In the above code I am only looking for log groups that are created by Lambda functions. You can modify the code to look for other log groups.

Building the binary

cd into the cwl/code folder and compile the code by running

  GOARCH=arm64 GOOS=linux go build -tags lambda.norpc -o build/bootstrap main.go
  OR if you want an x86_64 lambda function
  GOARCH=amd64 GOOS=linux go build -tags lambda.norpc -o build/bootstrap main.go

which should create a binary bootstrap.

cd back to the project root folder.


Now that we have created the binary for our AWS Lambda function, we can move on to the Terraform steps.


In this file, we create a zip archive with our go binary.

The resource aws_lambda_function creates our AWS Lambda function with the zip file as its source and other settings to indicate the runtime is go.

I also create a Cloudwatch Event rule to run the function every 12 hours.

The resource aws_lambda_permission sets up Events to invoke our AWS Lambda function.


In this file, we add permission for Lambda to work with CloudWatch logs and the ability to Describe and Stop Instances. It is also set up to let the lambda publish to the SNS topic.


Used to set my provider versions.


Go ahead and run a Terraform init next.

Followed by a Terraform plan. If the plan is good, you can go ahead and run an apply, which will create the AWS resources.

terraform apply -auto-approve


You can either wait for the CloudWatch Events rule to trigger your function, or you can go to the Lambda console and create a test event to manually run your function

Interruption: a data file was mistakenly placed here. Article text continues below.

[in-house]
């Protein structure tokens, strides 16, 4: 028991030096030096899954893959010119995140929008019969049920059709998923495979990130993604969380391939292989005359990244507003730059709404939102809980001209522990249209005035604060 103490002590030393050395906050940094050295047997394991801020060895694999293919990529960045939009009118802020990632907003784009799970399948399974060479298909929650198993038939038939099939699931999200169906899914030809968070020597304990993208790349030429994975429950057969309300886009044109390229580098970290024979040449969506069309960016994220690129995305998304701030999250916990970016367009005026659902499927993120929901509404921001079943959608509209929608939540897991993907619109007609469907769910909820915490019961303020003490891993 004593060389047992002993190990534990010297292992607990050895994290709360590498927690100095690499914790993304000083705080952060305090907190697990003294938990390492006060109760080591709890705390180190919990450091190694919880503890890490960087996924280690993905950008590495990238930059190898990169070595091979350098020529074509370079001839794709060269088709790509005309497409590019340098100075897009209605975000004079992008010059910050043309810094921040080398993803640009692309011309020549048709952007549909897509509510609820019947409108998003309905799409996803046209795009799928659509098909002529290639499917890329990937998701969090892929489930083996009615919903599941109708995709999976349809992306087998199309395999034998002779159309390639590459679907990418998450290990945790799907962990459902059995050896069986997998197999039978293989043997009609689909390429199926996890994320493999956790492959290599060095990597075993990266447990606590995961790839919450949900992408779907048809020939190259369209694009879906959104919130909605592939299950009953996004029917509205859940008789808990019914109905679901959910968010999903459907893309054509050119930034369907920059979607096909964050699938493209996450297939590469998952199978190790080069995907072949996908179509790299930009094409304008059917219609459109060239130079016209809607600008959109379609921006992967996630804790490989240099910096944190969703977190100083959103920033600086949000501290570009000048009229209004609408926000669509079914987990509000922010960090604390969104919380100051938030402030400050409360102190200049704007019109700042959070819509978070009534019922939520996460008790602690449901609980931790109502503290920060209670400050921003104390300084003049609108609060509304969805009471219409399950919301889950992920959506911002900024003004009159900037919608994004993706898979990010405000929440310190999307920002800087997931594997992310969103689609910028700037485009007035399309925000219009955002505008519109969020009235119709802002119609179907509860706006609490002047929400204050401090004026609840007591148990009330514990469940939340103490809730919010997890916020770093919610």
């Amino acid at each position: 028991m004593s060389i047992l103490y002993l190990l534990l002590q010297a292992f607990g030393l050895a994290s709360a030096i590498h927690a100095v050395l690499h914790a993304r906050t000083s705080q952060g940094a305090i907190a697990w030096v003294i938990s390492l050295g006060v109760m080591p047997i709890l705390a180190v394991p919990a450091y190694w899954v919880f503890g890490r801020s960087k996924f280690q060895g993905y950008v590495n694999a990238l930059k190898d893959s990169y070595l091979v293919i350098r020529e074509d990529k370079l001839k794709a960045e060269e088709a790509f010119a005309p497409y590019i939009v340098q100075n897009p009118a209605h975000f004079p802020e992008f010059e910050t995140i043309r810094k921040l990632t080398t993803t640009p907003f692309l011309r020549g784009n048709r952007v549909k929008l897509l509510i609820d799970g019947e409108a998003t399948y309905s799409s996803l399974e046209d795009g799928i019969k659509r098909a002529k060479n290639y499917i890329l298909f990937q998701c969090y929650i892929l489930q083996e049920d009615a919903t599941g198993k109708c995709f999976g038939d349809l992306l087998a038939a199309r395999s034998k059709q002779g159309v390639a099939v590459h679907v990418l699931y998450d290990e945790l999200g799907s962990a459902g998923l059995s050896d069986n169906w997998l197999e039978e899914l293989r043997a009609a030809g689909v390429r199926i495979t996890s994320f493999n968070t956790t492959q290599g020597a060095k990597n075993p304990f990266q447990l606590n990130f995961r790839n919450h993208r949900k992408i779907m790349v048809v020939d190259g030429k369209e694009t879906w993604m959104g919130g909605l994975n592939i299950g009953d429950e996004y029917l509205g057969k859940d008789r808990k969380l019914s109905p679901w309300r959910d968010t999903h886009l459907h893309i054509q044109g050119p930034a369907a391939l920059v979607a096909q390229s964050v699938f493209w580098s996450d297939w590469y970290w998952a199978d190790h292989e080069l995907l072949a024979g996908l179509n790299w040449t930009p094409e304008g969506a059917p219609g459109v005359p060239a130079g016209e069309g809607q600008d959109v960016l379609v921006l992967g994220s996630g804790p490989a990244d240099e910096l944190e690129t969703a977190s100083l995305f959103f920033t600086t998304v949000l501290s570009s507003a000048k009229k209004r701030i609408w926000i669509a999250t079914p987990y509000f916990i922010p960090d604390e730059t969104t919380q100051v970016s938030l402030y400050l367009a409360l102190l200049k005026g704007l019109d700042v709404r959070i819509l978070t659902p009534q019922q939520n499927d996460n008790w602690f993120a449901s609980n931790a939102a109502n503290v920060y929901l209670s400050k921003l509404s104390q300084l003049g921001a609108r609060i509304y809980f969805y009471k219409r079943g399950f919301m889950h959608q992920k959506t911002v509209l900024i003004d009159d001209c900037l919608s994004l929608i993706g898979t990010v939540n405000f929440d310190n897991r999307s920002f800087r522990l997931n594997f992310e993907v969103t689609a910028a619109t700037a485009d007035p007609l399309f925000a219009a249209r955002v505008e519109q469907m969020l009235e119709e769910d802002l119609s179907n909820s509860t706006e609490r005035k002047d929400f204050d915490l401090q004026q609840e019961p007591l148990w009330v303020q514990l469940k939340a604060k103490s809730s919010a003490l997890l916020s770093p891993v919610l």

The following image shows that the function ran and set the log retention period for log groups which did not have any retention period. CloudWatch Logs

Remove Resources

If you no longer wish to keep this function, you can remove the resources that were created by running this command.

terraform destroy

This will remove all the resources that were created. Remember you are responsible for all charges incurred. Leaving a Lambda function with a CloudWatch Event rule enabled, will cost you even if there are no servers to terminate.

You may also have to clean up your CloudWatch Logs.


  • Review exception handling, adding comments etc. to make it more meaningful for you.
  • Configure the Lambda Function to run in other regions.
  • Pass Environment variables to the function to decide which logs groups to process.
  • Use Environment variables to pass retention days to the function.


The use of AWS Lambda functions can be a powerful tool for managing resources in your AWS account.

This approach also demonstrates the flexibility and control that cloud services offer, allowing us to automate tasks that would otherwise require manual intervention.

However, it’s important to remember that while automation can be beneficial, it also requires careful management to avoid unintended consequences.

Always ensure that your functions are thoroughly tested and that you understand the implications of the actions they perform.

Let me know if you have any questions or suggestions by leaving a comment on the github repository linked above.

Further Reading